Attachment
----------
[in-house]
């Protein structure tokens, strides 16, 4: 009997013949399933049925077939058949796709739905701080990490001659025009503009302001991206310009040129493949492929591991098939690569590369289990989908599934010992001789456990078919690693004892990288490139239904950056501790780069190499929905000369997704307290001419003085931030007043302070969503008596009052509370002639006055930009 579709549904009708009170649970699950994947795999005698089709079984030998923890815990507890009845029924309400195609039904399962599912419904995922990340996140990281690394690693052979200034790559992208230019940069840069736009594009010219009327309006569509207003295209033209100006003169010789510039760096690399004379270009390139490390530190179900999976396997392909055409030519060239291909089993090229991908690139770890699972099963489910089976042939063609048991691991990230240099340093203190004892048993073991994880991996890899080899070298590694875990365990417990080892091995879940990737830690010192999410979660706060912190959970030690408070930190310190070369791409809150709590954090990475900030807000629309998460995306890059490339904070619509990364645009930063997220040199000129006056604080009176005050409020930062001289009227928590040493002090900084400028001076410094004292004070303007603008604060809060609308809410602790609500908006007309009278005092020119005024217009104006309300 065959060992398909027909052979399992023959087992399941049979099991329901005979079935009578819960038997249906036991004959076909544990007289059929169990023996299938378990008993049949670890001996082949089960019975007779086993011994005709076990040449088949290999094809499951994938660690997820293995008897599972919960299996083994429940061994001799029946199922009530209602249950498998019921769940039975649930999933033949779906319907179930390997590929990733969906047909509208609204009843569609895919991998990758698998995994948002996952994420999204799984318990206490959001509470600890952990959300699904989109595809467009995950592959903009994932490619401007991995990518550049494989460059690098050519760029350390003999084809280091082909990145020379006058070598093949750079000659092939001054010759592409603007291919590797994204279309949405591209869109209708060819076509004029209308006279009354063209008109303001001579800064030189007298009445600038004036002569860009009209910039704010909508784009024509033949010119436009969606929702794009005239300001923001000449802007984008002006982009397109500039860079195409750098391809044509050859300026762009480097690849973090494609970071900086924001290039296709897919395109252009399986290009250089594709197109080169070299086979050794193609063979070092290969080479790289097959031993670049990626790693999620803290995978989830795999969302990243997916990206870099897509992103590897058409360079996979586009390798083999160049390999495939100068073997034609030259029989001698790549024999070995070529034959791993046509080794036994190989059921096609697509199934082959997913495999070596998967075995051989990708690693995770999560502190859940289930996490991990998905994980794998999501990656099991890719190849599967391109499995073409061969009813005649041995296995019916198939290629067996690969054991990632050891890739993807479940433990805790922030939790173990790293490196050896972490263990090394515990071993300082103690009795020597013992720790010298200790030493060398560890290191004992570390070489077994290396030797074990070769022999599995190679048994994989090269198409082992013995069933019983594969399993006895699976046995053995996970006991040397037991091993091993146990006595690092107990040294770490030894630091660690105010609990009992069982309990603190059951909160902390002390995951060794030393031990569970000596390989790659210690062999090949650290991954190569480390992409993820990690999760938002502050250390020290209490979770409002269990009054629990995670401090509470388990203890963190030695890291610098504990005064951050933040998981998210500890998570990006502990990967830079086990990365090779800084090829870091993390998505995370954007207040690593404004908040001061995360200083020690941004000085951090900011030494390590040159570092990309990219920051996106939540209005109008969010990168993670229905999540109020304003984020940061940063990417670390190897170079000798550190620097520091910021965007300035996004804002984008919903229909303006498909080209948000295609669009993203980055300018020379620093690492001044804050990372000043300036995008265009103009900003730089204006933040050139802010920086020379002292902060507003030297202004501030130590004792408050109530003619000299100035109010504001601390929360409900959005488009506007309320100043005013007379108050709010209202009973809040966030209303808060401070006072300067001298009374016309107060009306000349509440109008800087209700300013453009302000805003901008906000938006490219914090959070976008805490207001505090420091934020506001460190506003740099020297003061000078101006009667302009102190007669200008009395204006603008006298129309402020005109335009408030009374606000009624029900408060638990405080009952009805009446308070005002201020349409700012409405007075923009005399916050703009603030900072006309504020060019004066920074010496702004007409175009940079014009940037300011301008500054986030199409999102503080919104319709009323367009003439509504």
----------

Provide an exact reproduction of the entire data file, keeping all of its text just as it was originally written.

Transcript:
[in-house]
């Protein structure tokens, strides 16, 4: 009997013949399933049925077939058949796709739905701080990490001659025009503009302001991206310009040129493949492929591991098939690569590369289990989908599934010992001789456990078919690693004892990288490139239904950056501790780069190499929905000369997704307290001419003085931030007043302070969503008596009052509370002639006055930009 579709549904009708009170649970699950994947795999005698089709079984030998923890815990507890009845029924309400195609039904399962599912419904995922990340996140990281690394690693052979200034790559992208230019940069840069736009594009010219009327309006569509207003295209033209100006003169010789510039760096690399004379270009390139490390530190179900999976396997392909055409030519060239291909089993090229991908690139770890699972099963489910089976042939063609048991691991990230240099340093203190004892048993073991994880991996890899080899070298590694875990365990417990080892091995879940990737830690010192999410979660706060912190959970030690408070930190310190070369791409809150709590954090990475900030807000629309998460995306890059490339904070619509990364645009930063997220040199000129006056604080009176005050409020930062001289009227928590040493002090900084400028001076410094004292004070303007603008604060809060609308809410602790609500908006007309009278005092020119005024217009104006309300 065959060992398909027909052979399992023959087992399941049979099991329901005979079935009578819960038997249906036991004959076909544990007289059929169990023996299938378990008993049949670890001996082949089960019975007779086993011994005709076990040449088949290999094809499951994938660690997820293995008897599972919960299996083994429940061994001799029946199922009530209602249950498998019921769940039975649930999933033949779906319907179930390997590929990733969906047909509208609204009843569609895919991998990758698998995994948002996952994420999204799984318990206490959001509470600890952990959300699904989109595809467009995950592959903009994932490619401007991995990518550049494989460059690098050519760029350390003999084809280091082909990145020379006058070598093949750079000659092939001054010759592409603007291919590797994204279309949405591209869109209708060819076509004029209308006279009354063209008109303001001579800064030189007298009445600038004036002569860009009209910039704010909508784009024509033949010119436009969606929702794009005239300001923001000449802007984008002006982009397109500039860079195409750098391809044509050859300026762009480097690849973090494609970071900086924001290039296709897919395109252009399986290009250089594709197109080169070299086979050794193609063979070092290969080479790289097959031993670049990626790693999620803290995978989830795999969302990243997916990206870099897509992103590897058409360079996979586009390798083999160049390999495939100068073997034609030259029989001698790549024999070995070529034959791993046509080794036994190989059921096609697509199934082959997913495999070596998967075995051989990708690693995770999560502190859940289930996490991990998905994980794998999501990656099991890719190849599967391109499995073409061969009813005649041995296995019916198939290629067996690969054991990632050891890739993807479940433990805790922030939790173990790293490196050896972490263990090394515990071993300082103690009795020597013992720790010298200790030493060398560890290191004992570390070489077994290396030797074990070769022999599995190679048994994989090269198409082992013995069933019983594969399993006895699976046995053995996970006991040397037991091993091993146990006595690092107990040294770490030894630091660690105010609990009992069982309990603190059951909160902390002390995951060794030393031990569970000596390989790659210690062999090949650290991954190569480390992409993820990690999760938002502050250390020290209490979770409002269990009054629990995670401090509470388990203890963190030695890291610098504990005064951050933040998981998210500890998570990006502990990967830079086990990365090779800084090829870091993390998505995370954007207040690593404004908040001061995360200083020690941004000085951090900011030494390590040159570092990309990219920051996106939540209005109008969010990168993670229905999540109020304003984020940061940063990417670390190897170079000798550190620097520091910021965007300035996004804002984008919903229909303006498909080209948000295609669009993203980055300018020379620093690492001044804050990372000043300036995008265009103009900003730089204006933040050139802010920086020379002292902060507003030297202004501030130590004792408050109530003619000299100035109010504001601390929360409900959005488009506007309320100043005013007379108050709010209202009973809040966030209303808060401070006072300067001298009374016309107060009306000349509440109008800087209700300013453009302000805003901008906000938006490219914090959070976008805490207001505090420091934020506001460190506003740099020297003061000078101006009667302009102190007669200008009395204006603008006298129309402020005109335009408030009374606000009624029900408060638990405080009952009805009446308070005002201020349409700012409405007075923009005399916050703009603030900072006309504020060019004066920074010496702004007409175009940079014009940037300011301008500054986030199409999102503080919104319709009323367009003439509504």